Perera says existing categories could be amended but he declines to elaborate, saying proposals have to be first approved by the President before they are made public. Expatriate Sri Lankans who would be affected by the government’s directive are perturbed by the arbitrary nature of the decision. “The recent decision is arbitrary and an absolute insult to the intelligence of expatriates who came through to help the government during every crisis experienced in the country,” says Anjalika Silva, an expatriate Sri Lankan and a naturalized US citizen. “Not only will this decision anger the expatriate community, it will also result in loss of cooperation from expats when called upon to help their homeland which happens frequently at every turn including financing wasteful projects,” she adds.

Moolah for cash strapped economy

Two years back, this government launched a much hyped residential visa programme to woo retired foreign citizens to the island. The programme which aimed to make Sri Lanka a dream home for foreign senior citizens, was expected to bring foreign remittance to the cash strapped local economy.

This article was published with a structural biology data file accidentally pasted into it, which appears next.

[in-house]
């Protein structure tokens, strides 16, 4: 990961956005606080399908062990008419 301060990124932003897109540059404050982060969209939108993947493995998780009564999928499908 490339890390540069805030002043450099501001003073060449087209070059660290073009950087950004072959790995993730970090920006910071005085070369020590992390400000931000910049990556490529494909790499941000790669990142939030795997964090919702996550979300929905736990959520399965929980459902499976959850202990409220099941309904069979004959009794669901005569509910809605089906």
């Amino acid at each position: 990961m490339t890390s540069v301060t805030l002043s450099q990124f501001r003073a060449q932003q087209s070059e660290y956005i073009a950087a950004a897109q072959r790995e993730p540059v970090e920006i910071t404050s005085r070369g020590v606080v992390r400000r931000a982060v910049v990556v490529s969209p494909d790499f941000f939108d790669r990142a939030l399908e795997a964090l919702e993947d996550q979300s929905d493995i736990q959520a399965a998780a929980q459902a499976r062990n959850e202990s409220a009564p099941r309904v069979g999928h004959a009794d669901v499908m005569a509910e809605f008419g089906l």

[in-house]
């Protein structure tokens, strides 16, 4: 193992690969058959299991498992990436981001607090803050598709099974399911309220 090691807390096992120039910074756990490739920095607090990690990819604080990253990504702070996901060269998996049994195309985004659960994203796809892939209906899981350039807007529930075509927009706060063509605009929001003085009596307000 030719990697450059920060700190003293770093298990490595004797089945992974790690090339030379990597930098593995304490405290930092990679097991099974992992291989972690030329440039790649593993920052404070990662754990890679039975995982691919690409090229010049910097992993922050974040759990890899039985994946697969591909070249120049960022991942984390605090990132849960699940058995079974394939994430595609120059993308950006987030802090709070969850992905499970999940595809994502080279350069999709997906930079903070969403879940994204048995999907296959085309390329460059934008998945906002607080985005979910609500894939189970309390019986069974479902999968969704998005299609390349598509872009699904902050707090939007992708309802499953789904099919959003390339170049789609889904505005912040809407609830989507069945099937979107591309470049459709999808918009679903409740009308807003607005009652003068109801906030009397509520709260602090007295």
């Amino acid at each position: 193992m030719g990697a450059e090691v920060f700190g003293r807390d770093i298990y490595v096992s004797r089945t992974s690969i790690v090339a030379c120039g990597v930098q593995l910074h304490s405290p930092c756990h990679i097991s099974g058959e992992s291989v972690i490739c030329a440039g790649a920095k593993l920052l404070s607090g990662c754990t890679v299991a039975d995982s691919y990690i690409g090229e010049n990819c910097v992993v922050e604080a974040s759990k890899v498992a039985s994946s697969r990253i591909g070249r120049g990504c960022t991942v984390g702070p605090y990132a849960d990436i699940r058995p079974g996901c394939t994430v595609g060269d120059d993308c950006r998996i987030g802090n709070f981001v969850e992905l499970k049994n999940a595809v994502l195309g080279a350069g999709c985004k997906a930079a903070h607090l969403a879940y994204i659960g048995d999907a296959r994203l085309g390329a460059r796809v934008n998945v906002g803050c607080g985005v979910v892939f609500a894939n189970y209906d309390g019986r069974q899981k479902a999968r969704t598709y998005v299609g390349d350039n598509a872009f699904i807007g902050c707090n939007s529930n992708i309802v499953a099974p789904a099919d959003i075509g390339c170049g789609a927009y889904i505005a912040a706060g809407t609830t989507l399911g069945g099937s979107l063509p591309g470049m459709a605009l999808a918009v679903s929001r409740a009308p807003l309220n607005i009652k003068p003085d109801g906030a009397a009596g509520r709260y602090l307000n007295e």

According to the programme, each visa applicant was required to deposit US$15,000 in a Fixed Deposit account with a local bank and make a monthly remittance of US$1500 for the principle applicant and US$750 for each dependent for their upkeep. The programme which was launched at the height of the war fell short of its expectations due to obvious reasons.

Yet, Sri Lankan workers abroad remitted money to the national coffers to the tune of US$3 billion.

Also, time and again, the government has wooed expatriate Sri Lankans to invest and share their expertise for the development of the motherland. Recently, the President called upon the expats to counter anti-government propaganda propagated by the LTTE front organizations in the West.

There are one million expatriate Sri Lankans, of which 100,000 are professionals. That is in addition to nearly a million strong Tamil diaspora.

In addition, every year, approximately 7,000 Sri Lankan students go abroad for higher education and many of them opt to stay in greener pastures after obtaining their degrees.

“Students decide to stay in the West due to better prospects, but that does not mean they have forgotten their motherland,” says, Anuradha Kohona, a Sri Lankan student at the Swinburne University of Technology, Australia.

But this suspension (of the acceptance of dual citizenship applications) would sever that relationship, he warns. “We hold on to our Sri Lankan identity, very dearly,” he says.

Kohona, who is awaiting his Australian citizenship, however adds that if he cannot retain his Sri Lankan citizenship, he would have to be content with the Australian citizenship. “After all, with an Australian passport it is easier to travel,” he quips.

© Lakbima News